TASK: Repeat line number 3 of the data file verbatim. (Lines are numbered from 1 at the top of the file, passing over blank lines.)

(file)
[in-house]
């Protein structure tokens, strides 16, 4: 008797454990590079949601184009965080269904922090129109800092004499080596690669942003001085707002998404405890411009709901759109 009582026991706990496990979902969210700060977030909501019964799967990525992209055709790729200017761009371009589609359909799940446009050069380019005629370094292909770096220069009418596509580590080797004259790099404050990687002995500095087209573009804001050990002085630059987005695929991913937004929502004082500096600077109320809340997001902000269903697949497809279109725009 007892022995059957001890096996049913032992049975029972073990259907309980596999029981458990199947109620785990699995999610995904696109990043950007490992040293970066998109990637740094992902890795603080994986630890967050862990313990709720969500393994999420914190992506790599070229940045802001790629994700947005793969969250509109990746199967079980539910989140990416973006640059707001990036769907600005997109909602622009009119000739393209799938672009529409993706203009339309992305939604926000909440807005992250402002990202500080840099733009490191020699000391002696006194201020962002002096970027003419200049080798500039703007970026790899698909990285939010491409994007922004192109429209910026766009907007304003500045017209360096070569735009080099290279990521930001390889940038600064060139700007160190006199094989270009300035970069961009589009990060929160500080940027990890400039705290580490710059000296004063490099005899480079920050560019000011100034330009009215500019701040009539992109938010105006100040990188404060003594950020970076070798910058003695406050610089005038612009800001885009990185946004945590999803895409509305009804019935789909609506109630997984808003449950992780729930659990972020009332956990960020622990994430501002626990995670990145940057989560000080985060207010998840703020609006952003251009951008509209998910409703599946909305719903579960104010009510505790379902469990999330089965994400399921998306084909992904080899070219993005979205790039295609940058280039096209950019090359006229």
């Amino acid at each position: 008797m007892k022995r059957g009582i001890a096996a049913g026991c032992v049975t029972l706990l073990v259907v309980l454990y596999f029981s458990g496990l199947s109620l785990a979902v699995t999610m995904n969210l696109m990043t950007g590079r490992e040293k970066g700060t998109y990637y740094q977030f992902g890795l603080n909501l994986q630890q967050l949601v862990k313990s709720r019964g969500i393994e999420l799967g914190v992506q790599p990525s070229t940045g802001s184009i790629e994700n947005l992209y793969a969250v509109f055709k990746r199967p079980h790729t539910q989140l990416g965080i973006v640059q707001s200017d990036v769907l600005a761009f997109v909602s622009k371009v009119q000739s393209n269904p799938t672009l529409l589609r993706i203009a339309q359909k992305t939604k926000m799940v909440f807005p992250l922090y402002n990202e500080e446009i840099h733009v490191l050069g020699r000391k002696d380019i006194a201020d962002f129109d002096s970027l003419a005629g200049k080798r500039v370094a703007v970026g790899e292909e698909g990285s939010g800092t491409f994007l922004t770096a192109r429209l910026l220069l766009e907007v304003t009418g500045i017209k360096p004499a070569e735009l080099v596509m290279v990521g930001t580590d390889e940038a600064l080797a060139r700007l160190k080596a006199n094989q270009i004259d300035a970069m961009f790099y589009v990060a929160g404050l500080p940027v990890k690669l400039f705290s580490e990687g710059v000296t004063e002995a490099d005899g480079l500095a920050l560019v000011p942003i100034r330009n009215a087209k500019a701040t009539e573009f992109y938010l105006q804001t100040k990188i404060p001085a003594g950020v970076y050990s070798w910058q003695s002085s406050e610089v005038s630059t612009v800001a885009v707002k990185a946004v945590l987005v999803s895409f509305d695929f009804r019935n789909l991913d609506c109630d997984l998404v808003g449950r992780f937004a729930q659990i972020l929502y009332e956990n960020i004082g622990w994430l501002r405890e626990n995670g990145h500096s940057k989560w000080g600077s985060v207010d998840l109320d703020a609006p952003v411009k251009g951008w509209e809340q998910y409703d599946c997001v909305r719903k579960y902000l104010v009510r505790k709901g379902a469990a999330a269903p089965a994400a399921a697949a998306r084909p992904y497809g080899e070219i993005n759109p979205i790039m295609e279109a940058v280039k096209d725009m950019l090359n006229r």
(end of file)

């Amino acid at each position: 008797m007892k022995r059957g009582i001890a096996a049913g026991c032992v049975t029972l706990l073990v259907v309980l454990y596999f029981s458990g496990l199947s109620l785990a979902v699995t999610m995904n969210l696109m990043t950007g590079r490992e040293k970066g700060t998109y990637y740094q977030f992902g890795l603080n909501l994986q630890q967050l949601v862990k313990s709720r019964g969500i393994e999420l799967g914190v992506q790599p990525s070229t940045g802001s184009i790629e994700n947005l992209y793969a969250v509109f055709k990746r199967p079980h790729t539910q989140l990416g965080i973006v640059q707001s200017d990036v769907l600005a761009f997109v909602s622009k371009v009119q000739s393209n269904p799938t672009l529409l589609r993706i203009a339309q359909k992305t939604k926000m799940v909440f807005p992250l922090y402002n990202e500080e446009i840099h733009v490191l050069g020699r000391k002696d380019i006194a201020d962002f129109d002096s970027l003419a005629g200049k080798r500039v370094a703007v970026g790899e292909e698909g990285s939010g800092t491409f994007l922004t770096a192109r429209l910026l220069l766009e907007v304003t009418g500045i017209k360096p004499a070569e735009l080099v596509m290279v990521g930001t580590d390889e940038a600064l080797a060139r700007l160190k080596a006199n094989q270009i004259d300035a970069m961009f790099y589009v990060a929160g404050l500080p940027v990890k690669l400039f705290s580490e990687g710059v000296t004063e002995a490099d005899g480079l500095a920050l560019v000011p942003i100034r330009n009215a087209k500019a701040t009539e573009f992109y938010l105006q804001t100040k990188i404060p001085a003594g950020v970076y050990s070798w910058q003695s002085s406050e610089v005038s630059t612009v800001a885009v707002k990185a946004v945590l987005v999803s895409f509305d695929f009804r019935n789909l991913d609506c109630d997984l998404v808003g449950r992780f937004a729930q659990i972020l929502y009332e956990n960020i004082g622990w994430l501002r405890e626990n995670g990145h500096s940057k989560w000080g600077s985060v207010d998840l109320d703020a609006p952003v411009k251009g951008w509209e809340q998910y409703d599946c997001v909305r719903k579960y902000l104010v009510r505790k709901g379902a469990a999330a269903p089965a994400a399921a697949a998306r084909p992904y497809g080899e070219i993005n759109p979205i790039m295609e279109a940058v280039k096209d725009m950019l090359n006229r």